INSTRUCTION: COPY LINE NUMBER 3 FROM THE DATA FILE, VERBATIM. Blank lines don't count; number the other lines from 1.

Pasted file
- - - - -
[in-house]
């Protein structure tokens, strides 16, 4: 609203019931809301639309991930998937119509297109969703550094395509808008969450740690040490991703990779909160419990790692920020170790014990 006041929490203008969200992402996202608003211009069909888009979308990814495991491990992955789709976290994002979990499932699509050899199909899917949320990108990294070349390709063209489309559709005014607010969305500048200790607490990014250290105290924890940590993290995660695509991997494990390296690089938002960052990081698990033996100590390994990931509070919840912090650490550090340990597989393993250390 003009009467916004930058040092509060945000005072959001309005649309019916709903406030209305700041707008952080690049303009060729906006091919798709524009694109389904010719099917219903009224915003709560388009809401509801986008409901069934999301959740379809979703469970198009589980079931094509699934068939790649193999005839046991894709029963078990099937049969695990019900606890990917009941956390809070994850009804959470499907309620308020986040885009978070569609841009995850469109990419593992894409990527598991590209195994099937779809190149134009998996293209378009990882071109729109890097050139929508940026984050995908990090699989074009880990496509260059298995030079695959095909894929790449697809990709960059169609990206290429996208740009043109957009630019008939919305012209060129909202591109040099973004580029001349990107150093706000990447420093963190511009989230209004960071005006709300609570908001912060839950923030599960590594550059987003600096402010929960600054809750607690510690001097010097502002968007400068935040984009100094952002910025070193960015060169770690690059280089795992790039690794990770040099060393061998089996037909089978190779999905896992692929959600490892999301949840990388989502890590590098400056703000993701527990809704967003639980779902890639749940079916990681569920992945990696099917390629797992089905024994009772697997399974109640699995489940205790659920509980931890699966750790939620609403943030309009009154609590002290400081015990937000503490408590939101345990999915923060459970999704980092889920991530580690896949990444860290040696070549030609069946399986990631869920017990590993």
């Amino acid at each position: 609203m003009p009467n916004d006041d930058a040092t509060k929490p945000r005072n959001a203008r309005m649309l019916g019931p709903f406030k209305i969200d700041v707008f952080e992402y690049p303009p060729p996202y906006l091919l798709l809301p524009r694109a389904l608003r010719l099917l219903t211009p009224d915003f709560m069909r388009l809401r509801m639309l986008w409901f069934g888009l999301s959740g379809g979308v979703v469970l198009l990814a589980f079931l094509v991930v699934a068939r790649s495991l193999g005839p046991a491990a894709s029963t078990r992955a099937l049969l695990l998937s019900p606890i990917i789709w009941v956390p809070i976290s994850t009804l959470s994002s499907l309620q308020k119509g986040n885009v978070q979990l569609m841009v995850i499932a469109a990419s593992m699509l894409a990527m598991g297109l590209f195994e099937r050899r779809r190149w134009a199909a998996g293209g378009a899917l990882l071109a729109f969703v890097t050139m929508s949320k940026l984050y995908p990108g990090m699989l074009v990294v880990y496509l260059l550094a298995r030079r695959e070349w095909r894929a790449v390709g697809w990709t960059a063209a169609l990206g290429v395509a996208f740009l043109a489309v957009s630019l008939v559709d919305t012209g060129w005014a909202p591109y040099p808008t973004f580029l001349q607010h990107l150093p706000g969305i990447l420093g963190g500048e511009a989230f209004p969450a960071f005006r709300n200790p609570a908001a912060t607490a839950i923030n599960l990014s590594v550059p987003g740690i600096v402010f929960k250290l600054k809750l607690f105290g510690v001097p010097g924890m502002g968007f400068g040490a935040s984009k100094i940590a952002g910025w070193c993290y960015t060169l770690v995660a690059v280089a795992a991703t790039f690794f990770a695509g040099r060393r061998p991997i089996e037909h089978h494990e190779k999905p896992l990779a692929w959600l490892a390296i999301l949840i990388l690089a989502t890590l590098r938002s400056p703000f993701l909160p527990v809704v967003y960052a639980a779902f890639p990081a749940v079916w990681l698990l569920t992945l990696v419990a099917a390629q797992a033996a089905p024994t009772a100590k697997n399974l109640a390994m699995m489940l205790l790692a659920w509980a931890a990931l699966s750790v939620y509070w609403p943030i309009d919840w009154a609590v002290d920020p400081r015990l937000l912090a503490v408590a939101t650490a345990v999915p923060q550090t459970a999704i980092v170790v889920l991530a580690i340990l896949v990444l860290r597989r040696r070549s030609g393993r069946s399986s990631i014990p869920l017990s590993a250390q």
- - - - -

């Amino acid at each position: 609203m003009p009467n916004d006041d930058a040092t509060k929490p945000r005072n959001a203008r309005m649309l019916g019931p709903f406030k209305i969200d700041v707008f952080e992402y690049p303009p060729p996202y906006l091919l798709l809301p524009r694109a389904l608003r010719l099917l219903t211009p009224d915003f709560m069909r388009l809401r509801m639309l986008w409901f069934g888009l999301s959740g379809g979308v979703v469970l198009l990814a589980f079931l094509v991930v699934a068939r790649s495991l193999g005839p046991a491990a894709s029963t078990r992955a099937l049969l695990l998937s019900p606890i990917i789709w009941v956390p809070i976290s994850t009804l959470s994002s499907l309620q308020k119509g986040n885009v978070q979990l569609m841009v995850i499932a469109a990419s593992m699509l894409a990527m598991g297109l590209f195994e099937r050899r779809r190149w134009a199909a998996g293209g378009a899917l990882l071109a729109f969703v890097t050139m929508s949320k940026l984050y995908p990108g990090m699989l074009v990294v880990y496509l260059l550094a298995r030079r695959e070349w095909r894929a790449v390709g697809w990709t960059a063209a169609l990206g290429v395509a996208f740009l043109a489309v957009s630019l008939v559709d919305t012209g060129w005014a909202p591109y040099p808008t973004f580029l001349q607010h990107l150093p706000g969305i990447l420093g963190g500048e511009a989230f209004p969450a960071f005006r709300n200790p609570a908001a912060t607490a839950i923030n599960l990014s590594v550059p987003g740690i600096v402010f929960k250290l600054k809750l607690f105290g510690v001097p010097g924890m502002g968007f400068g040490a935040s984009k100094i940590a952002g910025w070193c993290y960015t060169l770690v995660a690059v280089a795992a991703t790039f690794f990770a695509g040099r060393r061998p991997i089996e037909h089978h494990e190779k999905p896992l990779a692929w959600l490892a390296i999301l949840i990388l690089a989502t890590l590098r938002s400056p703000f993701l909160p527990v809704v967003y960052a639980a779902f890639p990081a749940v079916w990681l698990l569920t992945l990696v419990a099917a390629q797992a033996a089905p024994t009772a100590k697997n399974l109640a390994m699995m489940l205790l790692a659920w509980a931890a990931l699966s750790v939620y509070w609403p943030i309009d919840w009154a609590v002290d920020p400081r015990l937000l912090a503490v408590a939101t650490a345990v999915p923060q550090t459970a999704i980092v170790v889920l991530a580690i340990l896949v990444l860290r597989r040696r070549s030609g393993r069946s399986s990631i014990p869920l017990s590993a250390q």